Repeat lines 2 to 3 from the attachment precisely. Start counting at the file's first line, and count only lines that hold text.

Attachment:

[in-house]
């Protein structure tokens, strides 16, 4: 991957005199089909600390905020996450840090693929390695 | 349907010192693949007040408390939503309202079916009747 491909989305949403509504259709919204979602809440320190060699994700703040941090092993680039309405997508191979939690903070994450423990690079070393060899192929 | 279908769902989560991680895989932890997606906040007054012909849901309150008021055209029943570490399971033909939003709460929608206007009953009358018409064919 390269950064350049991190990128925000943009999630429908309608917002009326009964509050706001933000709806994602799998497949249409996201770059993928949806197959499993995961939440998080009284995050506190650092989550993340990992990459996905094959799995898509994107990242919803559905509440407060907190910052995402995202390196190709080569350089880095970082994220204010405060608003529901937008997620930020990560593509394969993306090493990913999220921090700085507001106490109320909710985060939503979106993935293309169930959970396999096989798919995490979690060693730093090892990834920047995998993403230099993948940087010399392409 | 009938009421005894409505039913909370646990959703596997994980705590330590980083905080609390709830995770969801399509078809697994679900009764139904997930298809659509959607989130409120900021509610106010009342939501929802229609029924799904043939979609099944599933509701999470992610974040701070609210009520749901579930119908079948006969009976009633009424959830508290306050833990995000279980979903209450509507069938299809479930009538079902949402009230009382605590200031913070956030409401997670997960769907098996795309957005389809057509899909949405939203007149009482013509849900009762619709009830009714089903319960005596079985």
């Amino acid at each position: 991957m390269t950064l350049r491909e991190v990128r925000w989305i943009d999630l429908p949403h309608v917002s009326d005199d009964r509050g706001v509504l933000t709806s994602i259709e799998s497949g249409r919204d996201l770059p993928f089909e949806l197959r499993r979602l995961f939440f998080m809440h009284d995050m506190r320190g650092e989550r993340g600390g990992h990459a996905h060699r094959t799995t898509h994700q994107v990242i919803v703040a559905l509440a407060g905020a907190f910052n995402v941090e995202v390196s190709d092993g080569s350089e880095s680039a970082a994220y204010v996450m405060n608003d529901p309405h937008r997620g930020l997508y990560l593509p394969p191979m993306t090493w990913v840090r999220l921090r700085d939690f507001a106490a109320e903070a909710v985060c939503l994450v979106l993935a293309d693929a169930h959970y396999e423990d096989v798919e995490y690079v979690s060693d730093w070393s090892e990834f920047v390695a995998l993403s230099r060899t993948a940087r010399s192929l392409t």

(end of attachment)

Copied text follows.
């Protein structure tokens, strides 16, 4: 991957005199089909600390905020996450840090693929390695 | 349907010192693949007040408390939503309202079916009747 491909989305949403509504259709919204979602809440320190060699994700703040941090092993680039309405997508191979939690903070994450423990690079070393060899192929 | 279908769902989560991680895989932890997606906040007054012909849901309150008021055209029943570490399971033909939003709460929608206007009953009358018409064919 390269950064350049991190990128925000943009999630429908309608917002009326009964509050706001933000709806994602799998497949249409996201770059993928949806197959499993995961939440998080009284995050506190650092989550993340990992990459996905094959799995898509994107990242919803559905509440407060907190910052995402995202390196190709080569350089880095970082994220204010405060608003529901937008997620930020990560593509394969993306090493990913999220921090700085507001106490109320909710985060939503979106993935293309169930959970396999096989798919995490979690060693730093090892990834920047995998993403230099993948940087010399392409 | 009938009421005894409505039913909370646990959703596997994980705590330590980083905080609390709830995770969801399509078809697994679900009764139904997930298809659509959607989130409120900021509610106010009342939501929802229609029924799904043939979609099944599933509701999470992610974040701070609210009520749901579930119908079948006969009976009633009424959830508290306050833990995000279980979903209450509507069938299809479930009538079902949402009230009382605590200031913070956030409401997670997960769907098996795309957005389809057509899909949405939203007149009482013509849900009762619709009830009714089903319960005596079985």
């Amino acid at each position: 991957m390269t950064l350049r491909e991190v990128r925000w989305i943009d999630l429908p949403h309608v917002s009326d005199d009964r509050g706001v509504l933000t709806s994602i259709e799998s497949g249409r919204d996201l770059p993928f089909e949806l197959r499993r979602l995961f939440f998080m809440h009284d995050m506190r320190g650092e989550r993340g600390g990992h990459a996905h060699r094959t799995t898509h994700q994107v990242i919803v703040a559905l509440a407060g905020a907190f910052n995402v941090e995202v390196s190709d092993g080569s350089e880095s680039a970082a994220y204010v996450m405060n608003d529901p309405h937008r997620g930020l997508y990560l593509p394969p191979m993306t090493w990913v840090r999220l921090r700085d939690f507001a106490a109320e903070a909710v985060c939503l994450v979106l993935a293309d693929a169930h959970y396999e423990d096989v798919e995490y690079v979690s060693d730093w070393s090892e990834f920047v390695a995998l993403s230099r060899t993948a940087r010399s192929l392409t």